## 67) is n divisible

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### 67) is n divisible

by ern5231 » Sun May 16, 2010 5:36 pm
X,Y,Z are consecutive integers. N = x + y + z . Is N divisible by 10?
(1) x + z is a multiple of 10
(2) y is a multiple of 10

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by achieve_dream » Sun May 16, 2010 6:42 pm

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by DeepthiRajan » Tue May 18, 2010 8:49 pm
IMO (B)

Reason: if x,y,z are 4,5,6 then 4+6 (x+z) is a multiple of 10 but 4+5+6=15 is not divisible by 10. Hence (1) is insufficient.

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by liferocks » Tue May 18, 2010 10:19 pm
X,Y,Z are consecutive integers i.e X,Y,Z are a-1,a,a+1..not in order

So N=3a..if we can definitely say a is a multiple of 10 or not question can be answered

From 1
X+Z=10k

this says X and Z has to be a+1 and a-1 and

a-1+a+1=10k or 2a=10k or a=5k...a may or may not be multiple of 10

option 2
Y is a multiple of 10..hence either of a-1,a,a+1 is a multiple of 10

if Y =a..then N is also multiple of 10 else if Y =a+1 or a-1..N is not a multiple of 10...insufficient

combining
Y =a and Y is a multiple of 10 hence N is multiple of 10

Ans option C
Please confirm the OA.
"If you don't know where you are going, any road will get you there."
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by gmatmachoman » Tue May 18, 2010 10:43 pm
ern5231 wrote:X,Y,Z are consecutive integers. N = x + y + z . Is N divisible by 10?
(1) x + z is a multiple of 10
(2) y is a multiple of 10
St 1 :
x + z is a multiple of 10

Let us plug in numbers:

x=19 y=20 z=21

x+z= 19+21 is a multiple of 10 .

And so N is a Divisible by 10.

St 2:y is a multiple of 10

Again plug in numbers: y=30
x=29,z=31

Now N= 29+30+31
N=90 which is divisible by 10.

IMO D

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by liferocks » Tue May 18, 2010 11:12 pm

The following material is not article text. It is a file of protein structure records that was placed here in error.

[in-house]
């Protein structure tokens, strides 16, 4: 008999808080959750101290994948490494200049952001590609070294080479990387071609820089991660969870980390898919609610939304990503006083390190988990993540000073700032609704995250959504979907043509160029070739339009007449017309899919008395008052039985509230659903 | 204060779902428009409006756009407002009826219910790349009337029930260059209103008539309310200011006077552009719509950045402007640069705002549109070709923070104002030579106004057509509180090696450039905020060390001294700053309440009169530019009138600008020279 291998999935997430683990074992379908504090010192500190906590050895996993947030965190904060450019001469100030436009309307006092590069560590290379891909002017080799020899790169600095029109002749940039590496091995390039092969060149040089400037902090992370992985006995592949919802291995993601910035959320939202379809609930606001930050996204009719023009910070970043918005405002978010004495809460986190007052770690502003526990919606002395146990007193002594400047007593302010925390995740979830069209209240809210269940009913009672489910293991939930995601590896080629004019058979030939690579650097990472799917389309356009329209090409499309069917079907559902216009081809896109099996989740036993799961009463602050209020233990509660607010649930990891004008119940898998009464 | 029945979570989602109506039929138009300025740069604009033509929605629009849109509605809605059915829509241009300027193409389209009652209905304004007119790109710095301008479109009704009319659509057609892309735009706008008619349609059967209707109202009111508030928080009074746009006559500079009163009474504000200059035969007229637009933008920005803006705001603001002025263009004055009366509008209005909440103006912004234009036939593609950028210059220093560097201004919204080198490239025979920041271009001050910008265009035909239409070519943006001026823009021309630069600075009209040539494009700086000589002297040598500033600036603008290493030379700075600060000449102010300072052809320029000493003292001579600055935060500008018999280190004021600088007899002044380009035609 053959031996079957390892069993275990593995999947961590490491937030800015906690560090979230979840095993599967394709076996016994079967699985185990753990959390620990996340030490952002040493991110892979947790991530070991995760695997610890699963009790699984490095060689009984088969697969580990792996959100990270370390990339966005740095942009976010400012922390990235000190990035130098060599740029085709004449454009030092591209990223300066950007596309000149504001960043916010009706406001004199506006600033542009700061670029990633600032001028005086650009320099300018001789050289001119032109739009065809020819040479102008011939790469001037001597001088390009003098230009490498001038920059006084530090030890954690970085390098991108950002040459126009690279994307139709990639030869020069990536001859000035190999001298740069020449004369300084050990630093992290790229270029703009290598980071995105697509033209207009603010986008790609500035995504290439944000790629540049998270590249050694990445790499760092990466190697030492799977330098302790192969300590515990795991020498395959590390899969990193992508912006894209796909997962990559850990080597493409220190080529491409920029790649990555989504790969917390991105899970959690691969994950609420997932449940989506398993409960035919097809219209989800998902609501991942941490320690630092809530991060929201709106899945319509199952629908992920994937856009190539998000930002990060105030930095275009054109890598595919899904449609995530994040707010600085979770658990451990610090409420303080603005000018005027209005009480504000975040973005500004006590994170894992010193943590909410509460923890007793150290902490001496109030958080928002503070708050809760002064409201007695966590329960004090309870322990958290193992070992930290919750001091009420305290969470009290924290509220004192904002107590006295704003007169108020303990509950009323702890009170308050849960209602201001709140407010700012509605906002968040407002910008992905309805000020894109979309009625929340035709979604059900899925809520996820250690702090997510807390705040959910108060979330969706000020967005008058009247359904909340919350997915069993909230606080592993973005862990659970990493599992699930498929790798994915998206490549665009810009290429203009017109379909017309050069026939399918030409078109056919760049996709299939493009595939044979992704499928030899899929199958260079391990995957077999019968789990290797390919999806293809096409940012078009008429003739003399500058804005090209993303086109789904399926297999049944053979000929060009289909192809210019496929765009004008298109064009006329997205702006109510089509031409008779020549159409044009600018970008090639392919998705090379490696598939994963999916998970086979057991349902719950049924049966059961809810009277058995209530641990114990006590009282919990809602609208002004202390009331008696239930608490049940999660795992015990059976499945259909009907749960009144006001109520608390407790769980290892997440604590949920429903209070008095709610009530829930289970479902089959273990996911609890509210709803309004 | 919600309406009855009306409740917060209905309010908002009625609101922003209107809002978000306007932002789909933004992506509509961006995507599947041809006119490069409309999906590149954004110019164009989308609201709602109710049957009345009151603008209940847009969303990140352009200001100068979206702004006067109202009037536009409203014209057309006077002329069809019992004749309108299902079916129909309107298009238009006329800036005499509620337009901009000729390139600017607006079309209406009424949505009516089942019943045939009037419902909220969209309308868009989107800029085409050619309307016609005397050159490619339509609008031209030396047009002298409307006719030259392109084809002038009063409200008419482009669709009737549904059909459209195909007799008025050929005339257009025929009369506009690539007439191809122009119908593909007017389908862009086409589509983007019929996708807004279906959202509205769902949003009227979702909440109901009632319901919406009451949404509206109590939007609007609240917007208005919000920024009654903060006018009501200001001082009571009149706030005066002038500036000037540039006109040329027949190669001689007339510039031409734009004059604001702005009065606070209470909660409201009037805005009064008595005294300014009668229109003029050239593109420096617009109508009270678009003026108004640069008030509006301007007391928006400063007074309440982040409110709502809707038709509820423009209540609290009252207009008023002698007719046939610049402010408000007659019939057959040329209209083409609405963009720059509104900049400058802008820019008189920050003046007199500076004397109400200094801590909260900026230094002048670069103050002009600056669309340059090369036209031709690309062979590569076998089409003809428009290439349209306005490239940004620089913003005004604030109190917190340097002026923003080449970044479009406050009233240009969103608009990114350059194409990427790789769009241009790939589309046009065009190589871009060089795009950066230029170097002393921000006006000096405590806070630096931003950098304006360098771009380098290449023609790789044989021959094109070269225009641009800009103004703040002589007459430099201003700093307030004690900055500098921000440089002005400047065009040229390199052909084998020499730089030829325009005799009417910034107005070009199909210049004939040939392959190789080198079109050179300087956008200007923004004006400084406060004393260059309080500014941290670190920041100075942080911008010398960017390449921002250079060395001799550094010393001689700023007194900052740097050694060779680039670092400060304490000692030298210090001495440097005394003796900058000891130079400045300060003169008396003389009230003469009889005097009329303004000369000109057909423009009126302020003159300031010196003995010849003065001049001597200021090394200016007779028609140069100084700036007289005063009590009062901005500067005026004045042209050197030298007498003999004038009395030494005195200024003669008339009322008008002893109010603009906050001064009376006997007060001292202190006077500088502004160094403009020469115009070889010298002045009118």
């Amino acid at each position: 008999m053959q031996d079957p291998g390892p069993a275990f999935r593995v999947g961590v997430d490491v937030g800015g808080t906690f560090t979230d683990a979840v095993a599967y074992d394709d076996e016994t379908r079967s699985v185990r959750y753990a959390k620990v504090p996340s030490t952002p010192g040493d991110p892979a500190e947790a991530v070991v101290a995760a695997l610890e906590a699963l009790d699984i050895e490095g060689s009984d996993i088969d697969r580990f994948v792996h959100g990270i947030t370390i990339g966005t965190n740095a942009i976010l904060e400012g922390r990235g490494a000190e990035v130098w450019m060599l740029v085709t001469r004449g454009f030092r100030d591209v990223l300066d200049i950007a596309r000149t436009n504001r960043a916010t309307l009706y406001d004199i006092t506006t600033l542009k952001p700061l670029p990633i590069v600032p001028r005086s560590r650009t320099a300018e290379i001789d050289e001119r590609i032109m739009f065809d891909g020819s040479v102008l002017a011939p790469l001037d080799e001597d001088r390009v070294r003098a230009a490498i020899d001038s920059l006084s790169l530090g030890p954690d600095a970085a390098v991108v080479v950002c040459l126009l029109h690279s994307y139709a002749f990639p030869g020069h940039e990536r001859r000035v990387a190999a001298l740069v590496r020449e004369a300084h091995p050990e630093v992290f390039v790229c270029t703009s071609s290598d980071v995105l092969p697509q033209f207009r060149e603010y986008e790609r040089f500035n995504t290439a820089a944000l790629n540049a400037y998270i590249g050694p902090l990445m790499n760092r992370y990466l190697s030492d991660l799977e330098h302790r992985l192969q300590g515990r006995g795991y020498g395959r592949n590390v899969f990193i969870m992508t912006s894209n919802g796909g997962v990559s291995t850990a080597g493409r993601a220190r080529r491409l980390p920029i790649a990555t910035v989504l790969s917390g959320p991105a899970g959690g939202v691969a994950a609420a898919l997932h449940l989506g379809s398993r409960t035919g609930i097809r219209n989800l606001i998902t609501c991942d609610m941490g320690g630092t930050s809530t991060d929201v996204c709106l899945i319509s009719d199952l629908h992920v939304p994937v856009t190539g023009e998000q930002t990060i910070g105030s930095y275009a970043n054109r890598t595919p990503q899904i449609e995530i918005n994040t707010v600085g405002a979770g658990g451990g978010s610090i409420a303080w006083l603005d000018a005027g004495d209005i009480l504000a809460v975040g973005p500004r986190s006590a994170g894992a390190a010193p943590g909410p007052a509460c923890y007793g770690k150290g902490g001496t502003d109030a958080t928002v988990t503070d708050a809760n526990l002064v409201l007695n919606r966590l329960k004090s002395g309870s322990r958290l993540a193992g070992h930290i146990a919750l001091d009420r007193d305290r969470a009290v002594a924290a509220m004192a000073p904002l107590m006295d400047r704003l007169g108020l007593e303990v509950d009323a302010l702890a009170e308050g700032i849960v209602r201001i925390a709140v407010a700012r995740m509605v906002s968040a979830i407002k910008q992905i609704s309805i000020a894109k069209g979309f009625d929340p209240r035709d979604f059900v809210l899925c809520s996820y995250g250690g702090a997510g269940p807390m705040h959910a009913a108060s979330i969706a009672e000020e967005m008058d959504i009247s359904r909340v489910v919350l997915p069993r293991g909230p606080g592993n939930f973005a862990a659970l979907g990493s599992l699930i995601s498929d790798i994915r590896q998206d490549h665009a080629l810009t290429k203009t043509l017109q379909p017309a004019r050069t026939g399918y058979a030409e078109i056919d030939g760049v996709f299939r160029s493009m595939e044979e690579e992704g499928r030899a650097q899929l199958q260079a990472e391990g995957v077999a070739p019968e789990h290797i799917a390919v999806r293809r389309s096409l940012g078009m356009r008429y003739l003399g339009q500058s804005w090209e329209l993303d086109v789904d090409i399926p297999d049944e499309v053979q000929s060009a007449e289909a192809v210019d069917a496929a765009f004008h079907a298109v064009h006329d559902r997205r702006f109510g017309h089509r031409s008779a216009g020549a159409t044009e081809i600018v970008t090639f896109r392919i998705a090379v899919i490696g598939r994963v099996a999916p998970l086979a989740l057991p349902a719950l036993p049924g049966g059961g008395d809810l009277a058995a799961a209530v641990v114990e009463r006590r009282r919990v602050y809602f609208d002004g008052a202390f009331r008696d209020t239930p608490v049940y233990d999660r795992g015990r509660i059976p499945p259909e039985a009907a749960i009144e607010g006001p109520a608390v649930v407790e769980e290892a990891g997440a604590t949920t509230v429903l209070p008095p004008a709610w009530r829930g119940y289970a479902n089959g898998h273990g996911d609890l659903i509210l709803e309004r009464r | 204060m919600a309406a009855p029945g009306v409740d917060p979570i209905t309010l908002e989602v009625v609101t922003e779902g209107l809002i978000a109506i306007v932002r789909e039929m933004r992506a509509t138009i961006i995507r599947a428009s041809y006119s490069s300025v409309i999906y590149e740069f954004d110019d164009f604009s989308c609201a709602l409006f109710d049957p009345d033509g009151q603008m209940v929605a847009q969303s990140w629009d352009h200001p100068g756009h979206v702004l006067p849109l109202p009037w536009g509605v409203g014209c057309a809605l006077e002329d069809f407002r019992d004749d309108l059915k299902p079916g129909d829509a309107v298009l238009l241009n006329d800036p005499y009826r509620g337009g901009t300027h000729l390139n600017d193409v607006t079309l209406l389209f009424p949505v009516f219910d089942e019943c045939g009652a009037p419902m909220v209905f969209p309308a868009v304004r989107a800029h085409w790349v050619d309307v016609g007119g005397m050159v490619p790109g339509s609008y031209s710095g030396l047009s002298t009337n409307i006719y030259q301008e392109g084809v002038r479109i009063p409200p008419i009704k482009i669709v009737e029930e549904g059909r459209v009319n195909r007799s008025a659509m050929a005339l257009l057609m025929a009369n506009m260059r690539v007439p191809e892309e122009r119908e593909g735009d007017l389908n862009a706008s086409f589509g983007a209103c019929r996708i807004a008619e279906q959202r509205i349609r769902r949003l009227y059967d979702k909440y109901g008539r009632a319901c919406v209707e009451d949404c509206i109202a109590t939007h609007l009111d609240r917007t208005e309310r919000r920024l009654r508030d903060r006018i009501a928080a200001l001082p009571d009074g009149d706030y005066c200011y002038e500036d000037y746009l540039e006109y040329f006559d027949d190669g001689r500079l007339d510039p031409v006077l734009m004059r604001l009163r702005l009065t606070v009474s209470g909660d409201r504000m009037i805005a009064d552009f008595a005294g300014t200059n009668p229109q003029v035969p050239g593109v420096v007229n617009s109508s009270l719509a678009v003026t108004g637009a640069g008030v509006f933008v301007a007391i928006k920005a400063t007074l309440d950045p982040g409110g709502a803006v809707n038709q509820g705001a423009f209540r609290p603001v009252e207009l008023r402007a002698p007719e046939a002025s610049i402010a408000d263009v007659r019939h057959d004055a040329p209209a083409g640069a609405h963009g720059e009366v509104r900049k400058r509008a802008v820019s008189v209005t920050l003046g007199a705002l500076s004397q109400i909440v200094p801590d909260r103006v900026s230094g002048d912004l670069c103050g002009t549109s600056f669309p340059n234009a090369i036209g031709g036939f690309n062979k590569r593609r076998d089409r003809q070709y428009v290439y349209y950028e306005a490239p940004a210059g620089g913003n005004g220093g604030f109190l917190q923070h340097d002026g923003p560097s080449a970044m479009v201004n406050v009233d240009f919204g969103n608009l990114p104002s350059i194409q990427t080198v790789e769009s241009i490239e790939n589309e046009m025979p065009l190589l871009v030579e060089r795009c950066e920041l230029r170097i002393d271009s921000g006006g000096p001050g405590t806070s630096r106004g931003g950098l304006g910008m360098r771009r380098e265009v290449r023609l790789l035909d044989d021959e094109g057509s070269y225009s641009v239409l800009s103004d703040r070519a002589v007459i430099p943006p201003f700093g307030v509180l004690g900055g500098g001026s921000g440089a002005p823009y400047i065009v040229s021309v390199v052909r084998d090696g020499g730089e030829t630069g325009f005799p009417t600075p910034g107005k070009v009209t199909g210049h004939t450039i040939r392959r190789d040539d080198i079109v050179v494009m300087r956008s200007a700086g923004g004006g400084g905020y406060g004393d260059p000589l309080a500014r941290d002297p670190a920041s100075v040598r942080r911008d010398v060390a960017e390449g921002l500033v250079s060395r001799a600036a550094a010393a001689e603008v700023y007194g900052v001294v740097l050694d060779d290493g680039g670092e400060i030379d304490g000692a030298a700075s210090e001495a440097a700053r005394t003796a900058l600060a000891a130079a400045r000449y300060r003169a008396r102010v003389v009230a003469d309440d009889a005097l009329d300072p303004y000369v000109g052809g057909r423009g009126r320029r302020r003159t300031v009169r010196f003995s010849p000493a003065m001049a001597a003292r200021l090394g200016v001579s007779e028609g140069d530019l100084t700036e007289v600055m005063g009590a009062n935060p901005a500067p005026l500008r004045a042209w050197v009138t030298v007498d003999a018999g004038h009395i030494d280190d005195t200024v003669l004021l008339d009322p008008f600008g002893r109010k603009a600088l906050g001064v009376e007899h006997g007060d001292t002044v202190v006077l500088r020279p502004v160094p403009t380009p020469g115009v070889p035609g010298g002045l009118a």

gmatmachoman wrote:
ern5231 wrote:X,Y,Z are consecutive integers. N = x + y + z . Is N divisible by 10?
(1) x + z is a multiple of 10
(2) y is a multiple of 10
St 1 :
x + z is a multiple of 10

Let us plug in numbers:

x=19 y=20 z=21

x+z= 19+21 is a multiple of 10 .

And so N is a Divisible by 10.

St 2:y is a multiple of 10

Again plug in numbers: y=30
x=29,z=31

Now N= 29+30+31
N=90 which is divisible by 10.

IMO D
Hmm..I think you have missed few options

In condition 1

let us take x=4,y=5,z=6..x+z=10..multiple of 10
x+y+z=15..non multiple of 10

In condition 2
y=10
then x=9 z=11...or x=11,z=12 or x=8,z=9...

What say?
"If you don't know where you are going, any road will get you there."
Lewis Carroll

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by amitverma22 » Tue May 18, 2010 11:51 pm
Since X, Y, Z are consecutive integers

So Let Y = X + 1 and Z = X + 2

=> N = X + X + 1 + X + 2
N = 3(X + 1)

1) x + z is a multiple of 10 .
=> X + X + 2 is multiple of 10
=> 2(X+1) is multiple of 10
=> (X+1) is multiple of 5.

This means N is multiple of 5(and also 3) because N = 3(X+1)

2) y is a multiple of 10
=> (X+1) is multiple of 10

This certainly means N is multiple of 10 because N = 3(X+1)

So[spoiler] 2)[/spoiler] alone is sufficient hence IMO ans is B

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by nikhilkatira » Wed May 19, 2010 8:28 pm
+1 for B
Best,
Nikhil H. Katira

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by krazy800 » Wed May 19, 2010 8:36 pm
IMO B
Aiming High

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by [email protected] » Thu May 20, 2010 1:37 am
amitverma22 wrote:Since X, Y, Z are consecutive integers

So Let Y = X + 1 and Z = X + 2

=> N = X + X + 1 + X + 2
N = 3(X + 1)

1) x + z is a multiple of 10 .
=> X + X + 2 is multiple of 10
=> 2(X+1) is multiple of 10
=> (X+1) is multiple of 5.

This means N is multiple of 5(and also 3) because N = 3(X+1)

2) y is a multiple of 10
=> (X+1) is multiple of 10

This certainly means N is multiple of 10 because N = 3(X+1)

So[spoiler] 2)[/spoiler] alone is sufficient hence IMO ans is B

let x = m, then y = m+1 and z = m+2

implying that N = x+y+z = 3m + 3 or 3(m+1)